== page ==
Over 61 million people in the United States have some kind of disability. Many of these people have serious mobility limitations. 3.6 percent of them even have trouble with basic self-care tasks such as dressing or bathing.
It’s not uncommon for an elderly individual, a person with a disability, or someone who has had an accident to have trouble with basic errands. They may even have difficulty taking care of themselves. While family members may love to help them, it’s not always easy to do with work and other responsibilities getting in the way.
Fortunately, an in-home care agency can help. In this guide, we’ll tell you more about what a personal care attendant is and help you understand what they do.
What Is a Personal Care Attendant?
A personal care attendant (PCA) is someone who offers care and assistance to individuals who have trouble handling everyday living activities.
There are many reasons why an individual such as a senior may need personal care. These individuals may have disabilities or chronic conditions that hinder their independence.
PCAs may work in a variety of environments such as hospitals, medical clinics, and emergency rooms. It could also include assisted living facilities, nursing homes, and rehab centers. They may also provide in-home care as well.
There are a variety of individuals whom a PCA may provide care to. This includes individuals with dementia. It also includes individuals with neurological disorders such as multiple sclerosis, Parkinson’s, or ALS.
Aside from senior care, they may also assist anyone who is recovering from an accident or illness.
What Does a Personal Care Attendant Do?
The range of care that a PCA offers is extensive and will include all non-medical needs that relate to a person living their daily life.
Assistance could include bathing, dressing, eating, grooming, toileting, ambulating, and providing medication reminders. PCAs may also help to perform household duties and chores. This could include housekeeping, doing laundry, shopping, and preparing meals.
On top of this, personal care attendants can also serve as companions for individuals as well. The isolation that goes along with a loss of independence can be tough for individuals to handle. It can especially be difficult for individuals who have dementia and similar conditions.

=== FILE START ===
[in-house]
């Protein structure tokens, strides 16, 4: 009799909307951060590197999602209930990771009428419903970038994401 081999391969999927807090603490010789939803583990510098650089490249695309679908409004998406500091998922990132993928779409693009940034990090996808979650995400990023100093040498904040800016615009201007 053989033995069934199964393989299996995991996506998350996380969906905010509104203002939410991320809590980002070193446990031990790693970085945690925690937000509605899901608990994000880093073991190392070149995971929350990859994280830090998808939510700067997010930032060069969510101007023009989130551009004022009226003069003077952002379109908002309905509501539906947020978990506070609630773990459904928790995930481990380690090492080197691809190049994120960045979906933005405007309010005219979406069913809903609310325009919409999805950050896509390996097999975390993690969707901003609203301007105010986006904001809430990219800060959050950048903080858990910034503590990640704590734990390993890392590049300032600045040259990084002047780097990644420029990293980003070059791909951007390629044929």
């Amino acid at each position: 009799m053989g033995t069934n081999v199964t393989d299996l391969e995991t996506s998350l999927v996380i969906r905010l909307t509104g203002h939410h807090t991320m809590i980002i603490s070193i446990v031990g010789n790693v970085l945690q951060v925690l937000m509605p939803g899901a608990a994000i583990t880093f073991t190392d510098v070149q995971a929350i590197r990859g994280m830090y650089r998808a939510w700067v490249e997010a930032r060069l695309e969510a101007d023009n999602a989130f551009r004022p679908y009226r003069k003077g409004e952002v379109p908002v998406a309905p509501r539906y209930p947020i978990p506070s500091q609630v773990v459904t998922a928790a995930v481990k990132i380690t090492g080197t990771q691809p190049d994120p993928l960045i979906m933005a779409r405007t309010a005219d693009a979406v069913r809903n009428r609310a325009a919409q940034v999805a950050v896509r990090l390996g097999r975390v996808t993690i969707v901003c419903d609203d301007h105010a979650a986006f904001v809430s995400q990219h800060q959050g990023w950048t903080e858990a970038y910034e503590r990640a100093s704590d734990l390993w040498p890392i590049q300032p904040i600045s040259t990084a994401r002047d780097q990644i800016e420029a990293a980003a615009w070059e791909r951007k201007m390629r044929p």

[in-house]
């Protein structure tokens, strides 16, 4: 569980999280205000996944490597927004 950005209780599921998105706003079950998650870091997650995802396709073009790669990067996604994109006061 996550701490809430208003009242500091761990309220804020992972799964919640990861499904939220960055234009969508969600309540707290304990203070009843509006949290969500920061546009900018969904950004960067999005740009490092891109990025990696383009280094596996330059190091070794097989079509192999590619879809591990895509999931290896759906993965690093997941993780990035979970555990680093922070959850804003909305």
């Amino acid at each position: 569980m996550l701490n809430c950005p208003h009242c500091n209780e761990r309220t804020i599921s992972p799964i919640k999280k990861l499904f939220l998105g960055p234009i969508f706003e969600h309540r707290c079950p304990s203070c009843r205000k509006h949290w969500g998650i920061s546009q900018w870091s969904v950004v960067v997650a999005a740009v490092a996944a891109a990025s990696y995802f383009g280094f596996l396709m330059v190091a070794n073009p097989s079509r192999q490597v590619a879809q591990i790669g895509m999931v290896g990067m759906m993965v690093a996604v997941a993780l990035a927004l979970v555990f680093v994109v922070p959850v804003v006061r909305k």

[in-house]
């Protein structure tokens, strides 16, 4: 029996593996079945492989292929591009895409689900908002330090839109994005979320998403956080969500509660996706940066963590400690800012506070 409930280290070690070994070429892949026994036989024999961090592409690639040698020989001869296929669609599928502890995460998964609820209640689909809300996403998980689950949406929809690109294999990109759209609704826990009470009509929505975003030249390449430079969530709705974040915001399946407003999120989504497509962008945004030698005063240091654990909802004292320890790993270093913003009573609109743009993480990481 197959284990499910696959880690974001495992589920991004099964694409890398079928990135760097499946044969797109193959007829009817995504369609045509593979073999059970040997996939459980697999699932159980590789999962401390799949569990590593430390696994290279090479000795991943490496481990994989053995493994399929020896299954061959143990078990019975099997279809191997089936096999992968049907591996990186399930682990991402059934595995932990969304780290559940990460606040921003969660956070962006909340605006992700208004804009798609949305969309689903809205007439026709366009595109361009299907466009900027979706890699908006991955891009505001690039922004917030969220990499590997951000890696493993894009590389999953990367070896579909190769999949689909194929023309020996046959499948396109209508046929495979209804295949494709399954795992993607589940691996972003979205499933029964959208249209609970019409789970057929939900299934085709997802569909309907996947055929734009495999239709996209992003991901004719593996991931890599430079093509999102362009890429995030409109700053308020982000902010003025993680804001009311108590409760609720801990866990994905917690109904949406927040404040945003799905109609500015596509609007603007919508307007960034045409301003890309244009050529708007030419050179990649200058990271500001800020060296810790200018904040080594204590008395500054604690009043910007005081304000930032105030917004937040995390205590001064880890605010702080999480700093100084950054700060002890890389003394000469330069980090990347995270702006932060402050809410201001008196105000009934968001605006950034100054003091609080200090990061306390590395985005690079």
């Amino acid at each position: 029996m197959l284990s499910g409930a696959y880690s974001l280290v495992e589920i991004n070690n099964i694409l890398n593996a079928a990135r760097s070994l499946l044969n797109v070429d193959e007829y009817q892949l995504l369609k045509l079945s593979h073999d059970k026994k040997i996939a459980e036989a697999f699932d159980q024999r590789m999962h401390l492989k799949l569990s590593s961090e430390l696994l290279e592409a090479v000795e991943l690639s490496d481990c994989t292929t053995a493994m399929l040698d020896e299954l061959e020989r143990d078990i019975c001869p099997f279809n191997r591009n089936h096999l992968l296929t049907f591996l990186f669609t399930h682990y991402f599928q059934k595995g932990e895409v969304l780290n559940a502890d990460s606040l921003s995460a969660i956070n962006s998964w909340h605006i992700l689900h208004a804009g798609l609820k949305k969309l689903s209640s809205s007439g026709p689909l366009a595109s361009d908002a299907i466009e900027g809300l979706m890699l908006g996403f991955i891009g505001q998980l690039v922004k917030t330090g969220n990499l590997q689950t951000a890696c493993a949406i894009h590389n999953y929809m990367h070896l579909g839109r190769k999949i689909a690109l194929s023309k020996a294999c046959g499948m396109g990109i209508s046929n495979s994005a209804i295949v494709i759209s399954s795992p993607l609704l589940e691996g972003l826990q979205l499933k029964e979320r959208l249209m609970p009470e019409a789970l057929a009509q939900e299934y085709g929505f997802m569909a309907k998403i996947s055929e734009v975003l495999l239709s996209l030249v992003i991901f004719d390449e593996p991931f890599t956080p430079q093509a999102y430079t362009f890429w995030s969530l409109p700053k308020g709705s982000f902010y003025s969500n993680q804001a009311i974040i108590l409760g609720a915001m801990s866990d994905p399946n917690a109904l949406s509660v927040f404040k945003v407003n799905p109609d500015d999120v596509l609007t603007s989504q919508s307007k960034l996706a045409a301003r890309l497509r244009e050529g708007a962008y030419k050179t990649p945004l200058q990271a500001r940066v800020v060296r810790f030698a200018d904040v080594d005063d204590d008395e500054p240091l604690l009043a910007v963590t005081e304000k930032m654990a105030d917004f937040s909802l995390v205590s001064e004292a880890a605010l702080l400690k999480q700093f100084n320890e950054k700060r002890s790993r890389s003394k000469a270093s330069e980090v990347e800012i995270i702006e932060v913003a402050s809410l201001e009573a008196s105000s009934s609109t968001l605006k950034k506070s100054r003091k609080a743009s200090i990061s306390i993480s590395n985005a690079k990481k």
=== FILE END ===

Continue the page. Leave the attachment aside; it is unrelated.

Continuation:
A PCA can spend time with an individual and talk to them while performing activities such as walking, playing card games, or watching movies.
Differences Between Personal Care Attendants and Certified Nursing Assistants
One of the common questions that people ask about PCAs is how they differ from certified nursing assistants (CNAs). Although both types of home health care providers are similar, they aren’t quite the same.
A PCA’s focus is on giving personal care and attention to an individual who has trouble maintaining independence. They will usually have basic first aid and CPR knowledge and may know some basics about medical care. They won’t have specialized medical or nursing licenses.
A CNA will be qualified to give basic nursing services. This is in addition to the basic care that a PCA can provide. This could include taking vital signs, drawing blood, and administering medications.
Making the Decision to Hire a Personal Care Attendant
There are many reasons why an individual may need to hire a personal care attendant, but doing so can be well worth it. A personal care attendant can help an individual start living their daily life comfortably again.
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